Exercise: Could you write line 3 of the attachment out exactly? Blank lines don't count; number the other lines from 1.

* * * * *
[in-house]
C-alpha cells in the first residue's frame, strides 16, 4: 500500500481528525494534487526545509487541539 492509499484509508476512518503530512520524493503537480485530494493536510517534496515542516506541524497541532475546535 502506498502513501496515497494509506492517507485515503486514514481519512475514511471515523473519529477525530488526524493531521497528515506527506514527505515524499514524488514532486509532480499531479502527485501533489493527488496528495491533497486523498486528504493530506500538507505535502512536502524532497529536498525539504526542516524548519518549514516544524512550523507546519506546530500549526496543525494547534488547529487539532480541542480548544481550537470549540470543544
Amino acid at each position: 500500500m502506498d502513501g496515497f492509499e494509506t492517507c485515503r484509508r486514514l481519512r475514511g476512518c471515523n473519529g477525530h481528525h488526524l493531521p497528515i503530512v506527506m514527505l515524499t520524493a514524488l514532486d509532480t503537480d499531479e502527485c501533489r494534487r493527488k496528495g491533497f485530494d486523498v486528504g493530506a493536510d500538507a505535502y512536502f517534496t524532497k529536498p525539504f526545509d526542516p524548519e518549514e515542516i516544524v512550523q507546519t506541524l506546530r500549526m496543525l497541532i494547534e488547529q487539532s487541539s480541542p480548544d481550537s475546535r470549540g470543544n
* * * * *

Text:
Amino acid at each position: 500500500m502506498d502513501g496515497f492509499e494509506t492517507c485515503r484509508r486514514l481519512r475514511g476512518c471515523n473519529g477525530h481528525h488526524l493531521p497528515i503530512v506527506m514527505l515524499t520524493a514524488l514532486d509532480t503537480d499531479e502527485c501533489r494534487r493527488k496528495g491533497f485530494d486523498v486528504g493530506a493536510d500538507a505535502y512536502f517534496t524532497k529536498p525539504f526545509d526542516p524548519e518549514e515542516i516544524v512550523q507546519t506541524l506546530r500549526m496543525l497541532i494547534e488547529q487539532s487541539s480541542p480548544d481550537s475546535r470549540g470543544n